and expectations in terms of different but relatively important dimensions of
the service quality which can affect their future purchasing behavior.” by
Parasuraman, Zeithmal & Berry (1985).

Total
Traditional perceived
marketing Quality
activities like:
Total
Expected Perceiv
-Market communication perceived
service ed
service
quality
- image quality

- word-of-mouth

-customer needs

-PR

-Advertising
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Image

Functional
quality

(how)
Technical
quality

(what)
Gaps Model of Service Quality Source

The figure below shows the "GAP" model of service quality from Parasuraman et al. (Zithaml &
Bitner 1996). This model offers an integrated view of the consumer-company relationship. It is
based on substantial research amongst a number of service providers. In common with the
Grönroos model it shows the perception gap (Gap 5) and outlines contributory factors. In this
case expected service is a function of word of mouth communication, personal need and past
experience, and perceived service is a product of service delivery and external communications
to consumers.

 The Customer Gap

 The Provider Gaps:


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 Gap 1 – not knowing what customers expect

 Gap 2 – not having the right service designs and


standards

 Gap 3 – not delivering to service standards

 Gap 4 – not matching performance to promises

 Putting It All Together: Closing the Gaps


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SERVQUAL: For the purpose of measuring customer satisfaction


with respect to different aspects of service quality, a survey
instrument was developed BY Parasuraman, Ziethmal & Berry in
1988. The instrument is called SERVQUAL.

The basic assumption of the measurement was that customers


can evaluate a firms’ service quality by comparing their
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perceptions with their expectations. SERVQUAL is applicable to all


service industries. The SERVQUAL scale includes 5 dimensions.
They are:
1. TANGIBLES - the appearance of physical facilities,
equipment, personnel and information material

2. RELIABILITY - the ability to perform the service accurately


and dependably

3. RESPONSIVENESS - the willingness to help customers and


provide a prompt service

4. ASSURANCE - a combination of the following

A) Competence - having the requisite skills and knowledge

B) Courtesy - politeness, respect, consideration and friendliness of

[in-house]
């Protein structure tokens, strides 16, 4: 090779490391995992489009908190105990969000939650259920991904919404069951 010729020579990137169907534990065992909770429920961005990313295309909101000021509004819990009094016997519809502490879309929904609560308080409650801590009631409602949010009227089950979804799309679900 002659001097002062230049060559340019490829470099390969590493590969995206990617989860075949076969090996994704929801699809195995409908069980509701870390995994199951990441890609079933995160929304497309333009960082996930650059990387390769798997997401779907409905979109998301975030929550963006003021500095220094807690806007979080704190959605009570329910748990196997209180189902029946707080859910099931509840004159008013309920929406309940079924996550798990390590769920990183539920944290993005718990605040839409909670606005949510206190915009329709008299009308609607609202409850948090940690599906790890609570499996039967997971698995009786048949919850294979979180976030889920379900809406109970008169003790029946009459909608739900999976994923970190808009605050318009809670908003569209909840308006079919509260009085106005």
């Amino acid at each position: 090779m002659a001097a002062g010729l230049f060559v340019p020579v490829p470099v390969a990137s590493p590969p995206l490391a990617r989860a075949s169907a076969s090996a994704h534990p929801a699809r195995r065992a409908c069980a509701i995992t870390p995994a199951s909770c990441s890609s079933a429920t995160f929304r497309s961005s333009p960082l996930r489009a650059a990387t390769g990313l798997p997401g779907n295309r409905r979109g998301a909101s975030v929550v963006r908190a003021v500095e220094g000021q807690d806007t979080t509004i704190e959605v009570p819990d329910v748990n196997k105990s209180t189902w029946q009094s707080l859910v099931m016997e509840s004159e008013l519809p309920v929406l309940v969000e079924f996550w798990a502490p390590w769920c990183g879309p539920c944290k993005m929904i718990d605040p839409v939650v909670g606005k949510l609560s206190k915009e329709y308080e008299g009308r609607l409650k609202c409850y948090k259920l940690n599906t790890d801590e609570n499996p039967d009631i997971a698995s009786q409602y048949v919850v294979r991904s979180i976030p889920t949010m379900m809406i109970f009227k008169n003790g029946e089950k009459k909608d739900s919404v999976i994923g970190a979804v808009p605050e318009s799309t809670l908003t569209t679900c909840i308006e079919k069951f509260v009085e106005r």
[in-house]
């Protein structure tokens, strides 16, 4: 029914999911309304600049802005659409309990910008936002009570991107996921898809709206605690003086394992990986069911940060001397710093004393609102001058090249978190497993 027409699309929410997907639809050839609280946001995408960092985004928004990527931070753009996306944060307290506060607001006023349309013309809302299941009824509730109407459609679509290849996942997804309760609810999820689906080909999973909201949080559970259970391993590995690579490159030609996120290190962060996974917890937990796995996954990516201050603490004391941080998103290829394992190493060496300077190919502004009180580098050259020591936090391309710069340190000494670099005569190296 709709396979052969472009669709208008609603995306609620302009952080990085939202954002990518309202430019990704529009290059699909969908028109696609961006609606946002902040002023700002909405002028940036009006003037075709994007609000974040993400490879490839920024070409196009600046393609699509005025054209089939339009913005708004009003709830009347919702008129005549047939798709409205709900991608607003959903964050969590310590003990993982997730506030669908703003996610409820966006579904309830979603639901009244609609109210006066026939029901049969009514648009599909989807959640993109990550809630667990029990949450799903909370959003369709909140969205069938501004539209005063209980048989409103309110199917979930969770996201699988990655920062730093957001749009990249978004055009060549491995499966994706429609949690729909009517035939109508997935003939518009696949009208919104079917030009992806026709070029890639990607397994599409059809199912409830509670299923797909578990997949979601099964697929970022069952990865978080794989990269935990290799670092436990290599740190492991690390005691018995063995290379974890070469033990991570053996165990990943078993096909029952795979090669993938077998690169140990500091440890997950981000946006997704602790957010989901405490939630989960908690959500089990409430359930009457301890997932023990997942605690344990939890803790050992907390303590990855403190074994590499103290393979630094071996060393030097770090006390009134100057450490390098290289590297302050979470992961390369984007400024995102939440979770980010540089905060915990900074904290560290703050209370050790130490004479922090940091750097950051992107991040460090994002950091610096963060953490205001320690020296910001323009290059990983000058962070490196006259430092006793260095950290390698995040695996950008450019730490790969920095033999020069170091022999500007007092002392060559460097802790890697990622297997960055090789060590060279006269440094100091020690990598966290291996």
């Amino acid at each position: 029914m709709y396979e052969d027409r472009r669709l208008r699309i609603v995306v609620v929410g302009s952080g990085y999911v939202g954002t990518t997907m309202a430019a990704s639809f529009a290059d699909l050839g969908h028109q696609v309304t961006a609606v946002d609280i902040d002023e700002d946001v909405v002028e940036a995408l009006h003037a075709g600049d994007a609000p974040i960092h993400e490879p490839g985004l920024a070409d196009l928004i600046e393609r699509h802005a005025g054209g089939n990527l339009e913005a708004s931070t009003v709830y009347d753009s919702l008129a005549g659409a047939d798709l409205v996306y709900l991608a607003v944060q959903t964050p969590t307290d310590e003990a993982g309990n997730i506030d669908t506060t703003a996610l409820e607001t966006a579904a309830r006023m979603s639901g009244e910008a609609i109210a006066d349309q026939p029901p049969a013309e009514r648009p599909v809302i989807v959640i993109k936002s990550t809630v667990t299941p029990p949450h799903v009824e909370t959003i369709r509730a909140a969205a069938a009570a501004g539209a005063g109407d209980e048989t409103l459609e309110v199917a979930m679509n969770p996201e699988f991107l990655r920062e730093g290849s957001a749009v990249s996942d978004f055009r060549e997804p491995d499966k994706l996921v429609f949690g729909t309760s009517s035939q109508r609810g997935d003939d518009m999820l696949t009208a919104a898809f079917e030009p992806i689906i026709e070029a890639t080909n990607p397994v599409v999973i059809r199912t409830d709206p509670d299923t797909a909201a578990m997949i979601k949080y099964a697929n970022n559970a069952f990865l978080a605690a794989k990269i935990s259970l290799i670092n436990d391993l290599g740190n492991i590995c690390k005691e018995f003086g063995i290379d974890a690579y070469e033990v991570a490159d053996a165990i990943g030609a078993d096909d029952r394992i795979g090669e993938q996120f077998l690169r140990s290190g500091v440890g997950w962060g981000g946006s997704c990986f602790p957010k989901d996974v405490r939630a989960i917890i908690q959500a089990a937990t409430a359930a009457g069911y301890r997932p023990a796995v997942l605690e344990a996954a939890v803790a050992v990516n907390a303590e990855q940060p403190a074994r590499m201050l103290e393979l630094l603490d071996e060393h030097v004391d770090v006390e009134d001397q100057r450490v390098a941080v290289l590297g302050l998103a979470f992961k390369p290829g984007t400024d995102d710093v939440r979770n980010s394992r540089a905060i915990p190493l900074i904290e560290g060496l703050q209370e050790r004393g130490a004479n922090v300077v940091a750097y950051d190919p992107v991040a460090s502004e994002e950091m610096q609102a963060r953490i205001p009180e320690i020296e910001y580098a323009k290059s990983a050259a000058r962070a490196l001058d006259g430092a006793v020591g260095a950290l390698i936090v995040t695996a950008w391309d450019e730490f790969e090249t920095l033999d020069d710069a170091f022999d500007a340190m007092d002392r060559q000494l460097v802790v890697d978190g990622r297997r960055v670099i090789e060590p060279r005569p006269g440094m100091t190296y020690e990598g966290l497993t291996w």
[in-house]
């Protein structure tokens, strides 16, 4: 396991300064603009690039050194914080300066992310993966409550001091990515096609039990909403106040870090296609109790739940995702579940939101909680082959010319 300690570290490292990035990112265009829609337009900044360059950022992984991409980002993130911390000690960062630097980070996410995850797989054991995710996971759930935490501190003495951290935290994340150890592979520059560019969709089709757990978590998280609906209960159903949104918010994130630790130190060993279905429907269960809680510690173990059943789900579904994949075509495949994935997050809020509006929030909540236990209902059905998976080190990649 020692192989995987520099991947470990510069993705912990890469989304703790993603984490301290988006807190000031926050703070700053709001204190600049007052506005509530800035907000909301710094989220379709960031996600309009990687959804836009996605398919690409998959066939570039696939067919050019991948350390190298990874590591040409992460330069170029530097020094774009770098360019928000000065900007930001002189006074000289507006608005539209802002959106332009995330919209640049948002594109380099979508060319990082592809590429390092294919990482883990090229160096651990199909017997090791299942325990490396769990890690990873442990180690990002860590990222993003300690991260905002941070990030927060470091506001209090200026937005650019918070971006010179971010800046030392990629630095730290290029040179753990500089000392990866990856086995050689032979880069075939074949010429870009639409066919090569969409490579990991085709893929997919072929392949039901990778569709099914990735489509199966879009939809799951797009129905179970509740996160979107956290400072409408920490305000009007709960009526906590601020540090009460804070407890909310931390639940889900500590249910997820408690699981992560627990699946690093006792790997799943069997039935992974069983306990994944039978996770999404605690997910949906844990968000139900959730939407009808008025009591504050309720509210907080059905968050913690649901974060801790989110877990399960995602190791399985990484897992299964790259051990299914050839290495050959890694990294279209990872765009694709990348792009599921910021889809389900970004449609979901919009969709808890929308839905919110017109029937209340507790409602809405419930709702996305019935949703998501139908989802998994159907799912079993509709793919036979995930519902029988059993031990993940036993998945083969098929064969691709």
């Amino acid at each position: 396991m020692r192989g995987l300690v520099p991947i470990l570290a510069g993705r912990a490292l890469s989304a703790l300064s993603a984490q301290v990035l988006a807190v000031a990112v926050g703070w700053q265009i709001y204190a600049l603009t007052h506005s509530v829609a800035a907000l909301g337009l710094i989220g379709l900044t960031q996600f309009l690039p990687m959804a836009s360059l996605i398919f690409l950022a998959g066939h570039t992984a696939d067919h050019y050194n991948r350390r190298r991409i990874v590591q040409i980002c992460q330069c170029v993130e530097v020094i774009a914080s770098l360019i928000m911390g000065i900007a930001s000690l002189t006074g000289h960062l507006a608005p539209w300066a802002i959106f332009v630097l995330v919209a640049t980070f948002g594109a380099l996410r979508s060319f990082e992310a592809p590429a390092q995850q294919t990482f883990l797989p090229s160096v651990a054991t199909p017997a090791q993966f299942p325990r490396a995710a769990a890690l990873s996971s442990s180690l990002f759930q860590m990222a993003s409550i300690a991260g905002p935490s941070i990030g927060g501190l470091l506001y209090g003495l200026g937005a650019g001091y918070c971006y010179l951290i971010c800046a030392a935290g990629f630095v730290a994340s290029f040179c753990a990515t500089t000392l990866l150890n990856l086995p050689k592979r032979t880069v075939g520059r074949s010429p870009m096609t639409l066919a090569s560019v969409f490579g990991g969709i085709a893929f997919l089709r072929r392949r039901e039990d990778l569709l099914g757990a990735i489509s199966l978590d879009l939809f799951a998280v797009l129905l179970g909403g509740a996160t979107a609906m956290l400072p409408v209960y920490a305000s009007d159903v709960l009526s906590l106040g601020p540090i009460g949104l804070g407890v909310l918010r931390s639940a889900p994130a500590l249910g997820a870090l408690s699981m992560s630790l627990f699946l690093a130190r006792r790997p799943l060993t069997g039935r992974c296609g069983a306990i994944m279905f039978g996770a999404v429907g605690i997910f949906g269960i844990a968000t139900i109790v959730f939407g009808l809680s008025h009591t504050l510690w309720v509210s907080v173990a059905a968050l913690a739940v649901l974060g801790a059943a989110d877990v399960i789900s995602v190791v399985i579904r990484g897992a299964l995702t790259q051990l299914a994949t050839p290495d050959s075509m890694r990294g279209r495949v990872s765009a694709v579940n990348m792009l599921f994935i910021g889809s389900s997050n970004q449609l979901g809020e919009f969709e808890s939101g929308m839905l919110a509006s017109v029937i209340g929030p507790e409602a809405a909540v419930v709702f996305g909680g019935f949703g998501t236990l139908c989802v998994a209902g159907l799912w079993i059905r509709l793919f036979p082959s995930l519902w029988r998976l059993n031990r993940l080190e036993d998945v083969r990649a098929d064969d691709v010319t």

contact staff

c) Credibility - trustworthiness, believability and honesty of staff

d) Security - freedom from danger, risk or doubt

5. EMPATHY - a combination of the following:

– Access (physical and social) - approachability and ease of contact

– Communication - keeping customers informed in a language they


understand and really listening to them

– Understanding the customer - making the effort to get to know


customers and their specific needs

Importance of SERVQUAL.

 We can assess service quality from the customer’s perspective

 We can track customer expectations and perceptions over time and


the discrepancies between them

 We can compare a set of Servqual scores against those of competitors


or best practice examples
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 We can compare the expectations and perceptions of different


customer groups - this is particularly useful in the public sector

 We can assess the expectations and perceptions of internal customers


- eg other departments or services we deal with

 We can use data on customer priorities to feed into the House of


Quality (QFD)

 Customer priorities and their ranked order of importance can become


the WHATS

 These WHATS can then be compared with the HOWS (key business
processes) and relationships matched to check service design and
provision according to key requirements

Understanding Customer Expectations & Zone of


Tolerance.

Customer Expectations: are beliefs about service delivery that


function as standards or reference points against which performance is
judged. Customers’ expectations play a pivotal role in judging a company’s
service. Firms earn reputation for quality service by surpassing customer
expectations. Customers are the sole judges of service quality. Customer
expectations has two parts:

– What customers want to occur?

– What customers believe will occur?

• Two Levels of Expectations

– A Desired Level: What a customer hopes to receive.

– An Adequate Level: What the customer believes “can be”


or “should be”